- Sanctions dodge: India to pay gold for Iran oil, China may follow – RT (tribuneofthepeople.com)
- Despite Sanctions by EU & US, Irani Black Gold Turns into 24K Gold (jafrianews.com)
- Asia Continues to Dump the Dollar (radocracy.com)
DURBAN | Sat Dec 10, 2011 6:11pm EST
(Reuters) – The chairwoman of U.N. climate talks urged delegates to approve a compromise deal on fighting global warming in the interests of the planet, but an accord remained elusive on Sunday and rich and poor states traded barbs over the limited scope of the package.
“I think we all realize they are not perfect. But we should not let the perfect become the enemy of the good and the possible,” she told the conference.
Much of the discussion has focused on an EU plan designed to push major polluters — from developed and fast-growing emerging economies like China and India — to accept legally binding cuts in their greenhouse gas emissions.
EU negotiators had accepted “legal instrument” in one draft as a phrase implying a more binding commitment. But the latest version spoke of a “protocol, another legal instrument or a legal outcome,” the sort of weak phrasing that almost collapsed the talks on Friday.
Asked if the latest language was acceptable, Karl Hood, who represents an alliance of 43 small island states, said: “No it’s not. Never was and never will be. It’s too broad a statement.”
His alliance colleague MJ Mace, added: “You need a legally binding instrument. You have legal outcomes all the time. A decision is an outcome. You need something treaty like.”
The discussions took an increasingly bitter turn as they headed into Sunday, a second extra day that made the negotiations the longest in two decades of U.N. climate talks.
Venezuela’s climate envoy Claudia Salerno said she had received threats because of her objections to the draft texts.
“In the corridor, I have received two threats. One, that if Venezuela do not adopt the text, they will not give us the second commitment period,” she said, referring to an extension of the Kyoto Protocol, the only global pact enforcing carbon cuts.
“The most pathetic and the most lowest threat… we are not going to have the Green Climate Fund,” which is designed to help poor nations tackle global warming and nudge them towards a new global effort to fight climate change.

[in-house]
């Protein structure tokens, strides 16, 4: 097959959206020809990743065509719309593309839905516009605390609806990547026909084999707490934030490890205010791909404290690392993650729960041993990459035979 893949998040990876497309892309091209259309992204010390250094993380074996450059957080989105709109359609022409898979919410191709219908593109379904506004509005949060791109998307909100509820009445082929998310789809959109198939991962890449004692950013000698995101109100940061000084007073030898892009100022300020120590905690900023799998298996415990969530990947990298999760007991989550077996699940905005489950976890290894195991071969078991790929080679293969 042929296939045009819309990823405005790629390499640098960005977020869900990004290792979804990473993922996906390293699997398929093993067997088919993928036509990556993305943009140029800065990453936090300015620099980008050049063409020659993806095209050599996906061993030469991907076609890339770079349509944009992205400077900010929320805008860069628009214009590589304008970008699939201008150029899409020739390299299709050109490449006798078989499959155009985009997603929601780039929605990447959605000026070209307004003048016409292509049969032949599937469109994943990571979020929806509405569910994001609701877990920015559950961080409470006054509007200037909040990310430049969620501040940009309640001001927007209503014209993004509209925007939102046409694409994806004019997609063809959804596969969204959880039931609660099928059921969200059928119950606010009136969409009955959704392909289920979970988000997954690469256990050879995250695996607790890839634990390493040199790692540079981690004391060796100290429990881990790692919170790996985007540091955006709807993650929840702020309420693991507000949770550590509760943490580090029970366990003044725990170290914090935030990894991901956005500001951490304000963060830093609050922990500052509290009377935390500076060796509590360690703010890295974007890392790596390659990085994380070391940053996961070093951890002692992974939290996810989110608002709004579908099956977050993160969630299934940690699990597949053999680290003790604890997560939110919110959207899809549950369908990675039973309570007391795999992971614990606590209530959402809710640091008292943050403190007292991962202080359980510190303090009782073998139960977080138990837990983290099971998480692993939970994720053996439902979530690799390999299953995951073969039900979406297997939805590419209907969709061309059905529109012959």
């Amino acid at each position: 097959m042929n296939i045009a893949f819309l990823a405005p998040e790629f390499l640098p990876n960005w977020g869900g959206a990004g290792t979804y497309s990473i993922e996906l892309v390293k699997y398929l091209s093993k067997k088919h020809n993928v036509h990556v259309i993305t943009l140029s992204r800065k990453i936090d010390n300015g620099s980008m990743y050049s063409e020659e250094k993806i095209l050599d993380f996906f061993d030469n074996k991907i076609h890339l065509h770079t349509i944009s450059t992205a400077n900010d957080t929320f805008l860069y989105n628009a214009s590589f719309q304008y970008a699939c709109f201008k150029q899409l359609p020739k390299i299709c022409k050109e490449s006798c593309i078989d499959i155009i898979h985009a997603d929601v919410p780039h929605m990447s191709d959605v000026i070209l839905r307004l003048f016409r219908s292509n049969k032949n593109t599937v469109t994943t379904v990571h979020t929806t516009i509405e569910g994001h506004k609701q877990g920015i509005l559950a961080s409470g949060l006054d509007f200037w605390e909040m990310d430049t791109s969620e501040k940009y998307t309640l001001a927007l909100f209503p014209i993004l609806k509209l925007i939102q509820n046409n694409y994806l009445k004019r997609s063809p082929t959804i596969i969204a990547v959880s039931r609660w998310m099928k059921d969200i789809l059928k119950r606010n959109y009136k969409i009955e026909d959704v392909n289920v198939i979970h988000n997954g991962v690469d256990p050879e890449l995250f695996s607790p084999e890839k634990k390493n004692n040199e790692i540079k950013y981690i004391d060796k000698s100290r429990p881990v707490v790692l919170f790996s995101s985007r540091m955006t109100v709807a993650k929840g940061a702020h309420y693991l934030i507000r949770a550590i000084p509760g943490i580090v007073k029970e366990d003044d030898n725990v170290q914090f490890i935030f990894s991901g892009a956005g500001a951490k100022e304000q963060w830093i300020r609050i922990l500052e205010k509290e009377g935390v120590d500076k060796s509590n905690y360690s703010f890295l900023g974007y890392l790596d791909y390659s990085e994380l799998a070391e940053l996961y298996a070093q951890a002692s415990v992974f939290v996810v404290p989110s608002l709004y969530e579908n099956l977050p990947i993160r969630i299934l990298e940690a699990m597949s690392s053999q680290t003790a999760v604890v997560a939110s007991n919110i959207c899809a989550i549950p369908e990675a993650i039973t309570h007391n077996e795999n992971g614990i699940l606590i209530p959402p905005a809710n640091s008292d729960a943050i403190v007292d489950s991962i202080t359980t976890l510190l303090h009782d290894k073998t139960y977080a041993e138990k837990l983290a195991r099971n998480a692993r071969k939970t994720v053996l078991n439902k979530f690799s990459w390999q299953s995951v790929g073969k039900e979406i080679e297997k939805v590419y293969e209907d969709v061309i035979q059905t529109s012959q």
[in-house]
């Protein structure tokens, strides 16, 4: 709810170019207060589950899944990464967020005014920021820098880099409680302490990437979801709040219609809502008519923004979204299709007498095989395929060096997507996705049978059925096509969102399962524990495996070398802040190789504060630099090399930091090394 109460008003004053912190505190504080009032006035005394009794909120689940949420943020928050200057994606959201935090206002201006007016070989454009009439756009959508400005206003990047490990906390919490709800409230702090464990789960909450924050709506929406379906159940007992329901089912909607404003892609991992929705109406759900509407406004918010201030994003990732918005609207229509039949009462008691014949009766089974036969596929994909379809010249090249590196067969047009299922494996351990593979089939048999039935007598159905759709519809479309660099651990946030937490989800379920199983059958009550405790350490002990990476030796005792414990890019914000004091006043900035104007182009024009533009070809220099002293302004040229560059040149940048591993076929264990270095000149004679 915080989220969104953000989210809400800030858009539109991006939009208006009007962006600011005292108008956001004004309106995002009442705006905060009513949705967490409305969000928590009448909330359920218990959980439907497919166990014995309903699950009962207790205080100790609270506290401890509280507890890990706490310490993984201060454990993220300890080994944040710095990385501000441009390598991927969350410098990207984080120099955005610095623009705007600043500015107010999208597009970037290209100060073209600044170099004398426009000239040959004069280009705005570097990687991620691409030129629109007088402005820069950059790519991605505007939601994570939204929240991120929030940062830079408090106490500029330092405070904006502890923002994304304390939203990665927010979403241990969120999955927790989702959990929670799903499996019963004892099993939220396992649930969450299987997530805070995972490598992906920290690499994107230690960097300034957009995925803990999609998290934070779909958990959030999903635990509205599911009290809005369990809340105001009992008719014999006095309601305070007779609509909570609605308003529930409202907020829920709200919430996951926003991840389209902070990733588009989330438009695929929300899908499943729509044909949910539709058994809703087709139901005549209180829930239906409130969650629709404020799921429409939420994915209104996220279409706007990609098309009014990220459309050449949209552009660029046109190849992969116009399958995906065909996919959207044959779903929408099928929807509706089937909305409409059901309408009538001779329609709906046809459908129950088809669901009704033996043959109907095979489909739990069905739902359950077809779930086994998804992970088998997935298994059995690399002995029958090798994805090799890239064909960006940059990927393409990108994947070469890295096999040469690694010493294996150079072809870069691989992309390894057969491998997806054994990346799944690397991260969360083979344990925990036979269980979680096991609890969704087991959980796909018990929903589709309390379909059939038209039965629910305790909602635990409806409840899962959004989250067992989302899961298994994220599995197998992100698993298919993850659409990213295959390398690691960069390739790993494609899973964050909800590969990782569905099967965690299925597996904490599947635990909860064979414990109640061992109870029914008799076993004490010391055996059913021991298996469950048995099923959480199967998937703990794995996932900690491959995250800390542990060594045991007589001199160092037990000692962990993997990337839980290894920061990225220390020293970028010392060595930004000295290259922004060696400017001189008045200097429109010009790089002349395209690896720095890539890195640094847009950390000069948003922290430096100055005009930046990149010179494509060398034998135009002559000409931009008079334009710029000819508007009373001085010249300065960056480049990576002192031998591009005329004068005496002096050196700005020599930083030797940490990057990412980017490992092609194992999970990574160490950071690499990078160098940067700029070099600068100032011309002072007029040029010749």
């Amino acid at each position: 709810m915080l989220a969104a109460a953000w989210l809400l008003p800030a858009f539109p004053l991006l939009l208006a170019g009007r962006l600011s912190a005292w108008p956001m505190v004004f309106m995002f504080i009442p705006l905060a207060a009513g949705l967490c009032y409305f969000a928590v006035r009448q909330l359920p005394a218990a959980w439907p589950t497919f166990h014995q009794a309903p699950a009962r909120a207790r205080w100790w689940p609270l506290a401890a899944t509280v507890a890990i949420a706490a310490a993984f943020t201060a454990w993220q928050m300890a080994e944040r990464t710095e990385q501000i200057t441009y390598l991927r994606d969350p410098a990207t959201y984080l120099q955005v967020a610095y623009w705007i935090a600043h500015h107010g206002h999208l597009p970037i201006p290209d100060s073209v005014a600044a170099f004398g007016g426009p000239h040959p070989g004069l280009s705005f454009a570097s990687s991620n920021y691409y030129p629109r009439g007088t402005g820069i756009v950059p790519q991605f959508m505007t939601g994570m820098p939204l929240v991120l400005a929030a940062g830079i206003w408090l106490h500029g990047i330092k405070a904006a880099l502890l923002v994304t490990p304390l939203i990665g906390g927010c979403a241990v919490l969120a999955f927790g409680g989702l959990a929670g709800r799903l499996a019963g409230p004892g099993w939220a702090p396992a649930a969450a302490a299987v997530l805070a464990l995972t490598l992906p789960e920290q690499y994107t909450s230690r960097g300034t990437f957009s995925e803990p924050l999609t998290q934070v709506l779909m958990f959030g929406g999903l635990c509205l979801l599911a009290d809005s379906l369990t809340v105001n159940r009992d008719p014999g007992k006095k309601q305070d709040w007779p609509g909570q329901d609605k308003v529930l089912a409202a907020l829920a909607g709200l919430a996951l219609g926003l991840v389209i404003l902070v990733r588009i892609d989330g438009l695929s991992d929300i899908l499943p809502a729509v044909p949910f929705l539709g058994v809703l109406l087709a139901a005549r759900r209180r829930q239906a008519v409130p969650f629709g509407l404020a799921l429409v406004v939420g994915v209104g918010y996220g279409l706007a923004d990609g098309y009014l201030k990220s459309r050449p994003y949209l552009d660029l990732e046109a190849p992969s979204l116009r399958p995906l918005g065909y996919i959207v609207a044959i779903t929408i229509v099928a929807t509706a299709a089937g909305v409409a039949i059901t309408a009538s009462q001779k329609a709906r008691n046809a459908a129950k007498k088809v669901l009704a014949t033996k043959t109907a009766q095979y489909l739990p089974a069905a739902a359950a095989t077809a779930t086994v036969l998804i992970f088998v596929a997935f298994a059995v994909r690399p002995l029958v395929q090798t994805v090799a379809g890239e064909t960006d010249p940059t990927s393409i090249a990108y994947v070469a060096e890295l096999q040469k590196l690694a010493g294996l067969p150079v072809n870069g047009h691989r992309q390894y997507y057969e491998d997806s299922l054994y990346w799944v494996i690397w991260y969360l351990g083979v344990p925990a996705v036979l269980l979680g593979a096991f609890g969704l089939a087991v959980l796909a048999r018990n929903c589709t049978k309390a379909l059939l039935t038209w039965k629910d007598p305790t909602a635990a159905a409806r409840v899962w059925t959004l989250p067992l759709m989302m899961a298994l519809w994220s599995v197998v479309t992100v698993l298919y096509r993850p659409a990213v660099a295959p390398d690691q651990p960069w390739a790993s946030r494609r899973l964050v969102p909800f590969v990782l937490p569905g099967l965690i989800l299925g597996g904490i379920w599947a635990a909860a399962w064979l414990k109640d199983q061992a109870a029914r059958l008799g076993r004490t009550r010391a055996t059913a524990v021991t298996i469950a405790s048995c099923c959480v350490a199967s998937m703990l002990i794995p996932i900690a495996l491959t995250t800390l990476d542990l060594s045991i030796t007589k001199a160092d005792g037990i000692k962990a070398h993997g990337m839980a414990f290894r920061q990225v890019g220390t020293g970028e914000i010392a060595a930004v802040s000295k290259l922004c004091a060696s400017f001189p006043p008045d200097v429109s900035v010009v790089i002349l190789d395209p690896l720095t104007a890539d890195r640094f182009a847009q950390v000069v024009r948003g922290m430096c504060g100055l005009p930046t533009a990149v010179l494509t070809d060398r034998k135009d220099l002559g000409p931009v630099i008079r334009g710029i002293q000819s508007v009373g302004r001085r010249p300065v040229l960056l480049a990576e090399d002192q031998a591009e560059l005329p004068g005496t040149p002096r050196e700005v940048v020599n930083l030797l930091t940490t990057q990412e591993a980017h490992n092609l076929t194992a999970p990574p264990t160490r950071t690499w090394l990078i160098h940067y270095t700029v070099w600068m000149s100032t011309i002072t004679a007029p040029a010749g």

She did not say who had made the threat and delegates heard her allegation in silence.
Among the sticking points holding up a deal were an extension of the Kyoto Protocol. The draft text says the second Kyoto phase should end in 2017, but that clashes with the EU’s own binding goal to cut carbon emissions by 20 percent by 2020.
U.S. VS CHINA AND INDIA
But behind the back and forth over language and technical details, the talks have boiled down to a tussle between the United States, which wants all polluters to be held to the same legal standard on emissions cuts, and China and India who want to ensure their fast growing economies are not shackled.
The fractious late night exchanges punctured the earlier mood of cautious optimism which had suggested agreement on the four separate accord in the package was possible.
Should the talks collapse on Sunday, that would represent a major setback for host South Africa and raise the prospect that the Kyoto Protocol could expire at the end of 2012 with no successor treaty in place.
Scientists warn that time is running out to close the gap between current pledges on cutting greenhouse gases and avoiding a catastrophic rise in average global temperatures.
U.N. reports released in the last month warned delays on a global agreement to cut greenhouse gas emissions will make it harder to keep the average temperature rise to within 2 Celsius over the next century.
A warming planet has already intensified droughts and floods, increased crop failures and sea levels could rise to levels that would submerge several small island nations, who are holding out for more ambitious targets in emissions cuts.
- UN climate talk delegates urged to approve draft accords (news.nationalpost.com)
- States imperiled by warming rebel at climate talks – Reuters (reuters.com)
- As Durban Deadline Draws Near, the Big Carbon Emitters Should Cut a Deal (thinkprogress.org)
- UN Envoys Debate Climate Pact Amid Divisions on Legal Outcome (businessweek.com)
- U.N. climate talks near collapse over gulf between rich and poor nations (news.nationalpost.com)
- Climate talks near end as draft deal printed (cbc.ca)
- Durban climate conference stalemate pushes talks into extra time (guardian.co.uk)
- Climate deal up for approval at U.N. conference (seattletimes.nwsource.com)
- UN Climate Conference In Overtime On Future Of Talks – Huffington Post (huffingtonpost.com)
Good honest charts never go out of fashion (although we have “moved” along the chart for the past year).
Probably still the best “one chart says it all”.
- Fiat’s 0% finance on throughout May (autonetinsurance.co.uk)
- MEP Godfrey Bloom: Fiat Currencies are Falling Across the Globe (stevebeckow.com)